Skip Restaurants In Your Twenties

I’m far from a money guru, but there is one general pronouncement I’m willing to make:

You probably shouldn’t go to restaurants in your twenties.

Think about it.

You – a relatively poor person who should be investing your limited money wisely – are going to a place where multiple people will be involved in *serving* you: a hostess, a waiter, a chef, cooks, a busboy.

Who are you – the family from Downton Abbey? In what other scenario would you hire that many people to prepare a meal for you?

Restaurants are luxuries. And you don’t need luxuries.

Consider nutrition alone. I (a growing young strapping American male) am almost never satisfied by the portion sizes even at American restaurants, and I’m almost never happy with the prices I have to pay to leave half-full.

I can get far more calories and far more nutrients for far cheaper at a grocery store. A steak at a restaurant is several times more expensive that cooking a steak at home. A chicken dish at a restaurant has a quarter of the meat at 3-4X the cost of a whole rotisserie chicken I can buy at CostCo.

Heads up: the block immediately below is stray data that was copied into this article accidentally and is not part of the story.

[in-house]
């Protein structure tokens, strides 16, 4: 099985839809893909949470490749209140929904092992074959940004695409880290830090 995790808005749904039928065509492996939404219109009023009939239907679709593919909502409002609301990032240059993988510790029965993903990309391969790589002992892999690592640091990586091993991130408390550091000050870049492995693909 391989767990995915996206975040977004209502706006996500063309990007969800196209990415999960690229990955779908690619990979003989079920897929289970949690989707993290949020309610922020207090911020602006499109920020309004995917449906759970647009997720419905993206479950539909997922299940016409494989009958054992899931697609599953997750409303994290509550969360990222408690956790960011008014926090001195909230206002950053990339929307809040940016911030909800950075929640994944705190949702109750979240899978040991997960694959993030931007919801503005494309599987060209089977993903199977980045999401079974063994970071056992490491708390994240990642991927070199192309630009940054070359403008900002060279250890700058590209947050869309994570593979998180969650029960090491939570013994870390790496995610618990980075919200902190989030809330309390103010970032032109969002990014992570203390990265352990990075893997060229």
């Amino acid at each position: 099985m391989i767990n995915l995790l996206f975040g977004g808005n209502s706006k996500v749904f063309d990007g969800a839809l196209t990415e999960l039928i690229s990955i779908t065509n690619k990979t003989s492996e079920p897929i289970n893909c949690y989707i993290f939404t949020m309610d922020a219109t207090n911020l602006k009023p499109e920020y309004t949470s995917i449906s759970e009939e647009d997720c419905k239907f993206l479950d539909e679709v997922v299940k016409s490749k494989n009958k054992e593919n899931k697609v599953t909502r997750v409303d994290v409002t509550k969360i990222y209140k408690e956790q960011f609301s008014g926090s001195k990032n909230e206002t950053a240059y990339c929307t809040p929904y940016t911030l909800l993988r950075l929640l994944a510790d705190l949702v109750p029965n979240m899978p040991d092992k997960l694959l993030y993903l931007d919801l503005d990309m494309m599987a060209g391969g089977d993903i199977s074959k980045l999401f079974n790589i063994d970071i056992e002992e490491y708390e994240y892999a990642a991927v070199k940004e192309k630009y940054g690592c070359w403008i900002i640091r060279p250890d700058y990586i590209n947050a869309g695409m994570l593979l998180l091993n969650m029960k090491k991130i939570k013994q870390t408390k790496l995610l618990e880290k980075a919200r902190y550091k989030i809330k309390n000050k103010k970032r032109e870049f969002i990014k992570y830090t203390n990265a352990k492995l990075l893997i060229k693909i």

It’s hard not to feel like you’re being cheated when you realize this.

Then you pay a tip. If you’re like me, 15% is the minimum, but you’re usually giving a little extra to be nice. And don’t forget the sales tax. And the stupidly high cost of those drinks.

And you pay all this to do what? Certainly not to get fed. The fine taste demands of your cultivated palate can wait until your thirties. And there are better ways to enjoy a free night with friends.

Discover the joys of cooking at home, and/or shopping cheaply. You get to hone a skill, and your meal can be as quiet and intimate or loud and festive as you want (hey, it’s your house, your rules).

Not a bad deal.

(P.S. I will be going to restaurants occasionally. Sometimes I don’t follow my own advice – sometimes wisely, sometimes not so wisely).

James Walpole

James Walpole is a writer, startup marketer, and perpetual apprentice. You're reading his blog right now, and he really appreciates it. Don't let it go to his head, though.

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